1 Samuel 19



Saul Tries to Kill David (19:1–24)

1–8 In this chapter we see Saul’s continued mental and spiritual deterioration. Saul had said he would not raise a hand against David (1 Samuel 18:17); but when his plan to have the Philistines kill David failed, he abandoned all pretense and ordered Jonathan and all the royal attendants to find David and kill him.

Jonathan immediately warned David about his father’s intentions and told him to be on his guard. Then Jonathan tried to persuade his father not to harm David, and temporarily, at least, Saul came to his senses and swore an oath that David would not be put to death (verse 6). Saul, however, would not keep this oath for long (verses 10–11).

9–17 Once again an evil spirit came upon Saul, and as had happened twice before (1 Samuel 18:10–11) Saul tried to kill David with his spear (verse 10). At that point David had no choice but to flee for his life. No longer could he trust Saul’s vows not to kill him.

Wisely David did not delay. On the advice of his wife Michal, Saul’s daughter, David left that very night (verses 11–12). Then, in order to give David extra time to get far away from his pursuers, Michal devised a way to delay them. She took an idol74—perhaps a life-size statue—and placed it in David’s bed to give the impression that he was sleeping there. When the men came in the morning to seize him, Michal tricked them into thinking David was very ill and should not be disturbed75 (verse 14).

Saul sent the men right back and told them to bring David, bed and all! Then the deception was uncovered. Saul rebuked his daughter Michal for deceiving him, but she justified herself with another lie: she told her father that David had threatened to kill her if she didn’t help him escape (verse 17).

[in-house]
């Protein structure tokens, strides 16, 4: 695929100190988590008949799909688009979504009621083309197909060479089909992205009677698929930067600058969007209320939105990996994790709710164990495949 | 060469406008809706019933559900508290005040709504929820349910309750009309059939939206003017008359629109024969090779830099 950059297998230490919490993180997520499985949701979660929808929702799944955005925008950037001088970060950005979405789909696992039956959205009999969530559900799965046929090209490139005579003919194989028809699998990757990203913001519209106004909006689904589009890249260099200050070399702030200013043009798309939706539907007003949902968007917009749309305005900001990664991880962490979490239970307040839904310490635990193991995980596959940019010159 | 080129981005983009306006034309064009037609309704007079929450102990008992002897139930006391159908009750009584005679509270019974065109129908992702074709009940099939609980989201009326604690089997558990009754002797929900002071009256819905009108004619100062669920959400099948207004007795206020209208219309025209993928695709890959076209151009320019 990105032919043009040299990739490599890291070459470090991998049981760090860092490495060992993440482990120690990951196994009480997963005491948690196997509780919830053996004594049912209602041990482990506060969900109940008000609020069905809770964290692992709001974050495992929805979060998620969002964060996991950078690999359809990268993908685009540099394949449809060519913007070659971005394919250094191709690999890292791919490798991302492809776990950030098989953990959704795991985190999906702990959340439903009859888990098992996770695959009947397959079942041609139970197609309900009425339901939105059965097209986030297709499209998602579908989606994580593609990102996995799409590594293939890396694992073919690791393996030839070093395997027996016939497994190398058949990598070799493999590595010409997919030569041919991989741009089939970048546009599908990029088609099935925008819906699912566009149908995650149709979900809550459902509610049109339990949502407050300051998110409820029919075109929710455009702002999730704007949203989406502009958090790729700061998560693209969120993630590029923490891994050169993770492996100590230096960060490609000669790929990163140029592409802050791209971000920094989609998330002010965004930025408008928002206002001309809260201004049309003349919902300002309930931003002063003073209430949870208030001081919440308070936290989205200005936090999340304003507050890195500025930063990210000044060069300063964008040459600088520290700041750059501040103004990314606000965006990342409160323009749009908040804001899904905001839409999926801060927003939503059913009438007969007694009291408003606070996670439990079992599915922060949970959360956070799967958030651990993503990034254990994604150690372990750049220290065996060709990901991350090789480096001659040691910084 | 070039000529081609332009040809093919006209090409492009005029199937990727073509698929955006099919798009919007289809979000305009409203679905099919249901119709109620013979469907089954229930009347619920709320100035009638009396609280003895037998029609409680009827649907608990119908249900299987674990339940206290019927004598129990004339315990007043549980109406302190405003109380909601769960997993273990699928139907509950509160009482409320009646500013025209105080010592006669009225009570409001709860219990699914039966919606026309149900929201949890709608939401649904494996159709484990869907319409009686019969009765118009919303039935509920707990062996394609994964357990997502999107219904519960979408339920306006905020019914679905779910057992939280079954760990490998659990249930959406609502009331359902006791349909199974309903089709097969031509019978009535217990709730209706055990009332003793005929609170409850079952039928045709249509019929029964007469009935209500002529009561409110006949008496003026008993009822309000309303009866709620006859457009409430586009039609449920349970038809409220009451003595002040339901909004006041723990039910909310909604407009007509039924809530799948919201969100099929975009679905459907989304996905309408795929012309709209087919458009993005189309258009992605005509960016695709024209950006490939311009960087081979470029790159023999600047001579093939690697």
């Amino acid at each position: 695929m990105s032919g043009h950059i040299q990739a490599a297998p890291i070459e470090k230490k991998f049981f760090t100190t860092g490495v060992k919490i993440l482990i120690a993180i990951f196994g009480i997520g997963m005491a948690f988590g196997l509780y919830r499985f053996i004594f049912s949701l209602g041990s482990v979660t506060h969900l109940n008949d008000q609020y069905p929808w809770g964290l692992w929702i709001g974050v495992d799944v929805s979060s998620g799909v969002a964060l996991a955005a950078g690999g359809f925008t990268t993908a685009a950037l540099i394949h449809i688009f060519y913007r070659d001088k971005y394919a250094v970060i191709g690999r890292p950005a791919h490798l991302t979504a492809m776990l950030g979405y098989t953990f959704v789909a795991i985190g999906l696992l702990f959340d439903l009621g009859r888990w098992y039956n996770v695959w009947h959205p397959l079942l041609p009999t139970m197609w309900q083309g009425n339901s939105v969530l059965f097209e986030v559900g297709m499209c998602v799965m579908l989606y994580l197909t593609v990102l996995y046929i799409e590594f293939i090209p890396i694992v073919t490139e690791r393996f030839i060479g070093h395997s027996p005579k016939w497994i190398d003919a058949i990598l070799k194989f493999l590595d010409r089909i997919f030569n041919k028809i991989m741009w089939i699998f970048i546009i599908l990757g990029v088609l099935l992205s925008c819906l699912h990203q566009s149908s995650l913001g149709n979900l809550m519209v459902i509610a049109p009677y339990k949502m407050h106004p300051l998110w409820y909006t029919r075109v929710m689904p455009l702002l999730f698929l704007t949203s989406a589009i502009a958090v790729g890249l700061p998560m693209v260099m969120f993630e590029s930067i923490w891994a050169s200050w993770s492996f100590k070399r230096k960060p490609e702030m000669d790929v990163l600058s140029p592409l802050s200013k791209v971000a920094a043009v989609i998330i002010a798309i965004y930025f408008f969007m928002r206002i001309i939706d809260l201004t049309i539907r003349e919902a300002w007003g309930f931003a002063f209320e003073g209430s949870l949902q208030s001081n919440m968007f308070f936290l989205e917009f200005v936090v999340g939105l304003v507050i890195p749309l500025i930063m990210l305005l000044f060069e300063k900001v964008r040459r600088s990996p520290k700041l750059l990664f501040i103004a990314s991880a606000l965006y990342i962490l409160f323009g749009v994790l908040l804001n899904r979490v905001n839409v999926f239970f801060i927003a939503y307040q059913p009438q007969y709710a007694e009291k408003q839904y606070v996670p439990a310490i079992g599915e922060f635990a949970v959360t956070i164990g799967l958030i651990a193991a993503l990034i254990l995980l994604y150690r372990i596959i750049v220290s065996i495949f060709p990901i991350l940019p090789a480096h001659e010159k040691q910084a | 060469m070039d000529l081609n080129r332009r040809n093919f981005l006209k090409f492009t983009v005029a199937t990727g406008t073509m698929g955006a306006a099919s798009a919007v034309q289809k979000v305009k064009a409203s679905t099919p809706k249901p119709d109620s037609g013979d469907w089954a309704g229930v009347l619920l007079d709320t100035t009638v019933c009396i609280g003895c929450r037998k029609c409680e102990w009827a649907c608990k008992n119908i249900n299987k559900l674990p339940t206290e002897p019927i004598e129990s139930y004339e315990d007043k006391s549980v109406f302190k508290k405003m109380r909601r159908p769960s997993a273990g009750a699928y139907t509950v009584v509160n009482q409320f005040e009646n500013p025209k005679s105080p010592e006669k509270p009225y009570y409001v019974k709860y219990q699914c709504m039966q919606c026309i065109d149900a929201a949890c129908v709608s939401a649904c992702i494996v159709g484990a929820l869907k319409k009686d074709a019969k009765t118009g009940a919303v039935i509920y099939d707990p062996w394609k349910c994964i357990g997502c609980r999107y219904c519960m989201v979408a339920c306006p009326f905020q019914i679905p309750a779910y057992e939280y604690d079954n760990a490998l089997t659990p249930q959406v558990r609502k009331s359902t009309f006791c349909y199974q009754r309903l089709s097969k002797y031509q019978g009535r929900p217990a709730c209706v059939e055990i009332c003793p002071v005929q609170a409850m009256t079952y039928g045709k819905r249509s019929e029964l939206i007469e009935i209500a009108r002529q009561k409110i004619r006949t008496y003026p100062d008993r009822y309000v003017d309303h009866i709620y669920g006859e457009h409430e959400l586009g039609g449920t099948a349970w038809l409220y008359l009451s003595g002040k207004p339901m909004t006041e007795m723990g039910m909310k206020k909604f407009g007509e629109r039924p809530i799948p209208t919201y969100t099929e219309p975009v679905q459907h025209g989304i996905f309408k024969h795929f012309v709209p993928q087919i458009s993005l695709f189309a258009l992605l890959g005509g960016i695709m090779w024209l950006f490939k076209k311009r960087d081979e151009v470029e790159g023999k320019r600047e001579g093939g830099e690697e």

From that time on until the day of Saul’s death, David remained a fugitive, in constant danger of being captured by the king and his men.

18–24 After David escaped, he went to Ramah, Samuel’s hometown, and reported to the old prophet all that Saul had done. Samuel and David then went to Naioth, which means “dwellings,” and stayed there; Naioth was probably a section of Ramah where the dwellings of a group of prophets were located.

Three times Saul sent men to capture David, but each time the men drew near Naioth and saw the prophets prophesying, they began to prophesy themselves.76 Finally Saul himself went, and the same thing happened to him! The writer explains that the Spirit of God came upon them (verses 20,23). Usually the Spirit of God empowered men for action, but in this case the Spirit immobilized these men and prevented them from taking action! Instead of seizing David, they themselves were “seized.” Saul’s case was so bad that he took off his royal robes and lay that way (virtually naked) all day and night! Thus God’s Spirit, in this unusual way, prevented Saul and his men from capturing David. And people again began to mock Saul by asking if he was now among the prophets (see 1 Samuel 10:11).

Saul was frustrated on every side. His schemes were being thwarted by his son’s love for David, his daughter’s love for David, and now by God’s love for David. From then on, Saul was to become increasingly desperate and irrational. Meanwhile, God would continue to protect David and prepare him to become king.